Thursday, June 28, 2012

The Epic That Is Israel

The Epic of Jews in the Promised Land goes back 3,700 years.  
Nadene Goldfoot
Not many states have been created because of a directive from the Bible, but Israel was. In his last years as a leader Moses (born 1400 BCE)  had entered Canaan and with the younger generation fought the Amorites, Moabites, Midianites and Bashan who were in what would be Transjordan.   Joshua, of the tribe of Ephraim and the 600,000 entered the Promised Land when Moses could no longer continue on the 40 year Exodus trek, dying at age120. Joshua captured what would be most of the the Land of Israel.   Jews, given monotheism and the laws to be a Holy nation and a model for others by him,  settled and cities grew.

Jerusalem was the capital of Israel sitting in the center of the Judean Mountains.  Joshua's conquest was 1320 BCE and the king of Jerusalem was Adoni-Zedek who was defeated,  but the city remained as an independent town  between the tribal areas of Benjamin and Judah.  King David captured it in 1010 BCE, dealing leniently with the Jebusites while adding to the city.  It became the religious center of Israel and the capital of his empire that reached from the Red Sea to the Euphrates.  Solomon, his son, (970-930 BCE) enlarged the city.  He built the Temple.  Jerusalem remained the capital of Judah and of the Davidic dynasty.

After the destruction of the 2nd Temple in Jerusalem in 70 CE by the Romans, many of the wealthier Jews of leadership were taken away as slaves, but still many remained.  Their national language of Hebrew continued.  They maintained their own unique civilization with their special laws.  Large communities were reestablished in Jerusalem and Tiberias by the 9th century.

 In the 11th Century, Jewish communities grew in Rafah, Gaza, Ashkelon, Jaffa and Caesarea.  However, along came the Crusaders starting in 1096-9 bringing war led by Christian rulers to take back Palestine from the Moslems and massacred many JewsIn their zeal they slaughtered Jews in N. France and in the Rhineland, Prague and Salonica, capturing Jerusalem in 1099. During the 12th century  of 1147 the 2nd Crusade began again, .A 3rd Crusade of 1189-92 brought in England who attacked Jews in York, England. 1320 saw another attack in France and Spain. Though dangerous to live anywhere, it seems that Palestine was the safest place to be in those days.  Jews were not safe outside of their own land.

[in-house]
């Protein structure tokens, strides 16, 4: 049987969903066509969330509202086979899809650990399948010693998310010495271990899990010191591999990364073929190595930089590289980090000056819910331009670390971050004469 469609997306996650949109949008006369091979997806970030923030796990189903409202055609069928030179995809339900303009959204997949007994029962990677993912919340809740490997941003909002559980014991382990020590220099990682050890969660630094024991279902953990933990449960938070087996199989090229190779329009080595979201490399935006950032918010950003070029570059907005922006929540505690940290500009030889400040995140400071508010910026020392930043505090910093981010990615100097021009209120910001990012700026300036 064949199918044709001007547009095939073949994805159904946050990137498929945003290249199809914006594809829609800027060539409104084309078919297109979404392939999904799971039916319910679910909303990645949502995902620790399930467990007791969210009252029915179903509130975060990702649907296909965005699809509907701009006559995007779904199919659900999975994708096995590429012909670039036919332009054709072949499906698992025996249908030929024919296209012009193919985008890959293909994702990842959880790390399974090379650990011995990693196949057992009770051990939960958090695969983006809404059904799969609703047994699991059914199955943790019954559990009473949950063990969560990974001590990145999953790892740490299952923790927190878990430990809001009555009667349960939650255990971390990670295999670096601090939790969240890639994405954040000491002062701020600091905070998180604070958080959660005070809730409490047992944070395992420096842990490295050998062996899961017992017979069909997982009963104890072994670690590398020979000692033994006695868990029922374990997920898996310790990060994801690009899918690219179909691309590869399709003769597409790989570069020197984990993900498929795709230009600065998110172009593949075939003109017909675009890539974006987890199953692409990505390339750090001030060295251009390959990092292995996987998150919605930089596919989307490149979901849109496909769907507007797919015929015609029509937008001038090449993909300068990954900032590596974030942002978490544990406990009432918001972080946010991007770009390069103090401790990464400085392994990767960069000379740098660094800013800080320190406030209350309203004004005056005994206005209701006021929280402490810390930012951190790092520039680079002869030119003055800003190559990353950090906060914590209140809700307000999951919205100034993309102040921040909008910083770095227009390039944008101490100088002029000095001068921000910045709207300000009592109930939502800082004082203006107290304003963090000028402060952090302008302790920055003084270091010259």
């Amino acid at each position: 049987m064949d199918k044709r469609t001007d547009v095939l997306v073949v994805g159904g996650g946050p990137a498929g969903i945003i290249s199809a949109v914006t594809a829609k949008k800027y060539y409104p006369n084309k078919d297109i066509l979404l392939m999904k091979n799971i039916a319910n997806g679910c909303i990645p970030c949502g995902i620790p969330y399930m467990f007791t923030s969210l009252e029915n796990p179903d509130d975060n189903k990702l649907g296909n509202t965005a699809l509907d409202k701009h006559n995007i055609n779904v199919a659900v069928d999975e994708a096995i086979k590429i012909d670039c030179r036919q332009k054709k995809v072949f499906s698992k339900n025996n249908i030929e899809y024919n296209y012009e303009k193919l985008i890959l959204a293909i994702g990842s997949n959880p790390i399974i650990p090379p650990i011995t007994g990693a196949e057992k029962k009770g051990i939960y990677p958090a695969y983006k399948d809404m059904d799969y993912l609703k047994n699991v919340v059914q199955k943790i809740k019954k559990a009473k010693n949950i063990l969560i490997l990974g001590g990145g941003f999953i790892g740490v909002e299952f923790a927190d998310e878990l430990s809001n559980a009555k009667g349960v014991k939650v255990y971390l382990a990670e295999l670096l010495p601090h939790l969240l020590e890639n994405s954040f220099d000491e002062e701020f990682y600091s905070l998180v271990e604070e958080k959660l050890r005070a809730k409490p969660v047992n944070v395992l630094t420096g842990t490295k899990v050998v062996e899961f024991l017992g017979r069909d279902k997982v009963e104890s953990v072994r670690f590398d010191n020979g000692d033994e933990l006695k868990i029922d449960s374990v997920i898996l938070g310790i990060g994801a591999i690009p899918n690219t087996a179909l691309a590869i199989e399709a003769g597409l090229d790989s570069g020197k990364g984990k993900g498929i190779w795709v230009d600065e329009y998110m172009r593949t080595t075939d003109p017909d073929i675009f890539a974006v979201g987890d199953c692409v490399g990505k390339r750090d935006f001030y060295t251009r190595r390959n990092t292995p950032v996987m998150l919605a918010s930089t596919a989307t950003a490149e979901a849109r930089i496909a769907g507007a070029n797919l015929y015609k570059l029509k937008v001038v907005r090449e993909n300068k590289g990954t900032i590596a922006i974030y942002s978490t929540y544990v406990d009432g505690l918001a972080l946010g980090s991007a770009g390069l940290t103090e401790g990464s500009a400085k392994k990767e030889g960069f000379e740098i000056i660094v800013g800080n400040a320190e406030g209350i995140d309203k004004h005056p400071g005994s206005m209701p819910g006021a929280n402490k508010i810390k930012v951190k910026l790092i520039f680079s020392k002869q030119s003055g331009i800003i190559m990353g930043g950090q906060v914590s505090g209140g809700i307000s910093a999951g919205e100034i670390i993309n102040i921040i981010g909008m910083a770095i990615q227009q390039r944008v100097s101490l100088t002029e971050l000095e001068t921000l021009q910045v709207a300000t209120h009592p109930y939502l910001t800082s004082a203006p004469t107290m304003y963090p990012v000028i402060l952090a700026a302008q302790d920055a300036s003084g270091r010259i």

The Palestine communities rebounded in the 13th and 14th centuries.  Many rabbis and Jewish pioneers immigrated to Jerusalem and the Galilee.  Famous rabbis started communities Safed, Jerusalem and other places during the next 300 years.  

By the early 19th century, before the birth of the modern Zionist movement, more than 10,000 Jews lived in what is today-Israel.  We've had 78 years of nation-building which began in 1870.  The end goal was the reestablishment of the Jewish state which came to fruition May 14, 1948.

The Balfour Declaration was the promise of the Jewish Homeland through the British who had the mandate after the World War I in 1917.  This was the international clincher to be a nation again among nations. 

                                                             Ashkelon 2012

The League of Nations Mandate gave Britain the responsibility to carry out the decisions to fullfill the Balfour Declaration, but they managed to give away most of the land to the Arabs and saved but a sliver for the Homeland.

The UN partition resolution  of 1947 was accepted by the Jews and rejected by the Arabs that would have given the Arabs most of the land for a state of their own.  Already a huge chunk of the land had been given over to Arabs who created Transjordan-called Jordan today. Israel was announced as a state May 14, 1948 and the next day was attacked by all the surrounding Arabs.   Israel was admitted  to the UN in 1949.

Resource: Myths and Facts by Mitchell G. Bard and Joel Himelfarb
The New Standard Jewish Encyclopedia
http://www.jewfaq.org/moshe.htm  Judaism 101
http://www.jnf.org/assets/pdf/gibborim_timeline.pdf
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